Film Scouts Buzz

1997 Sundance Film Festival Buzz
Alexanderplatz: A Book of Berlin

by Karen Jaehne

Behind Fassbinder's 14-hour "Berlin Alexanderplatz" lies a 635-page epic called "Alexanderplatz, Berlin" and written by Alfred Döblin in 1929. (An English translation was published in 1983 by Ungar, with the title as in the film.)

The year 1929 brought not only the Great Depression, but also several literary manifestations of the times. Among them is Döblin's portrait of Berlin at the height of its decadence and as the first city to experience "urban sprawl". Berlin was a city that grew fast and furiously in the last half of the 19th century. The industrial revolution required a mass of laborers who soon typified the alienation and disorientation of working in one part of a city and being banished after work hours to the margins of the city - and society.

Alfred Döblin was a doctor and, as he commented after the novel became a bestseller, "My profession necessitated a certain contact with criminals." (And he didn't mean other doctors). Döblin was also a socialist and political activist with the vision to write about social injustice, harnessing the new forms offered by cinema.

"Berlin Alexanderplatz" was often compared to James Joyce's work, which initially irritated Döblin, who had been born in 1878, four years before Joyce. Döblin pointed out the obvious: visions and experiences of the world are often similar - the result of what the Germans call "Zeitgeist" (spirit of the time) and may be generated by the same social forces in different places. He also confessed ignorance of Joyce's work during the first quarter of his novel, but "later certainly his work was wind for my sails, as I have often written and said."

After being rejected by three publishers, Döblin found someone who did not think a novel about a city had to imitate Zola. The popularity of the novel spread to cities outside Germany and within five years it had been translated into eight languages. An early film was made of it starring Heinrich George as Franz Biberkopf.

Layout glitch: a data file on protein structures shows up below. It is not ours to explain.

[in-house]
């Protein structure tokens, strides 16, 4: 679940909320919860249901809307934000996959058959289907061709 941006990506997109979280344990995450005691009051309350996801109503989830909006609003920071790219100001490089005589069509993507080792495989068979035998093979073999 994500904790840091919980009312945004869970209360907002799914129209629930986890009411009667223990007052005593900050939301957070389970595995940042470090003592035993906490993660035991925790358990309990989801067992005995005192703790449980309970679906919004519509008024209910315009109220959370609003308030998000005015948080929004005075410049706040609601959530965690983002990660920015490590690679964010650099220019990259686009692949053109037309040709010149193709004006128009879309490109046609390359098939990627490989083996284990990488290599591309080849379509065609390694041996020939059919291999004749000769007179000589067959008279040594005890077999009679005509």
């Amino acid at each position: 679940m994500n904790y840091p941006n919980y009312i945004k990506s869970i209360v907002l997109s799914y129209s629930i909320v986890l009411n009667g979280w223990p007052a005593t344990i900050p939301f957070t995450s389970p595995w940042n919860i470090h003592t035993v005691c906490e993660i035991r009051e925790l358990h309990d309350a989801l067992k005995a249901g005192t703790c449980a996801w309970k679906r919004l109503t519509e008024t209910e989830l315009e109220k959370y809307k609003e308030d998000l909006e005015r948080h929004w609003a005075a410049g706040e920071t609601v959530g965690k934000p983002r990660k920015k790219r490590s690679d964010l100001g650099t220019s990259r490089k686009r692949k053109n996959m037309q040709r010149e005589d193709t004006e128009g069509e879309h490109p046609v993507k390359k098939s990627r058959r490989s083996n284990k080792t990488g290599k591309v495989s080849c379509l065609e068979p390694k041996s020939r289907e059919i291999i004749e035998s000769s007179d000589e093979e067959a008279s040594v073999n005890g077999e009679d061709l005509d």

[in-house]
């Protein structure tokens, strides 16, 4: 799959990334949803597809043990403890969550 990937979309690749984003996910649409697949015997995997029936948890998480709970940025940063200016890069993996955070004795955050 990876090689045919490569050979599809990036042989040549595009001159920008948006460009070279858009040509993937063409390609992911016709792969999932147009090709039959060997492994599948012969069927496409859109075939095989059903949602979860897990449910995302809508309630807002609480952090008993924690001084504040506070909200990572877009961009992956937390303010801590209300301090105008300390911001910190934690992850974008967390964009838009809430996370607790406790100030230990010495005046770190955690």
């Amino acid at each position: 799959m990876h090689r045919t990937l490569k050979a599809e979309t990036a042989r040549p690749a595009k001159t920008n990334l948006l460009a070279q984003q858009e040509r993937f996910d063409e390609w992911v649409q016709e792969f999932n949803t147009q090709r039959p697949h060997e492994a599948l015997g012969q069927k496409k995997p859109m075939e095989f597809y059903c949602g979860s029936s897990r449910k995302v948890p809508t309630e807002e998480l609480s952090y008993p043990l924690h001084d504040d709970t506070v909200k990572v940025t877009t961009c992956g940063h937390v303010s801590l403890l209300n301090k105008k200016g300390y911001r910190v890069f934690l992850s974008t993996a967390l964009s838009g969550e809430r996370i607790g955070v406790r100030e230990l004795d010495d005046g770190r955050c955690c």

Döblin often said that cinema was the lingua franca of his time, a language that communicated the spirit of the Futurist movement, another movement known as Mechanism (product of the Bauhaus), and Surrealism. Berlin was a hotbed of artistic and political movements, something Döblin tried to communicate with his novel - without making it "about" art or politics. Like Bertolt Brecht, Döblin recognized in the very structure of the modern city the potential for crimes both public and private.

When East Germany still existed (and when Fassbinder's film was made), Alexanderplatz was the heart of East Berlin, enshrined as the workers' square. That area of Berlin had always been a working class neighborhood with a huge police station nearby. It was a quarter where the outcasts, immigrants and displaced persons hung out, hoping against hope that somebody would care for them. That's what Döblin's book was about - and what all of Fassbinder's films were about, making him the ideal interpreter of the great Berlin novel about the great Berlin underclass.

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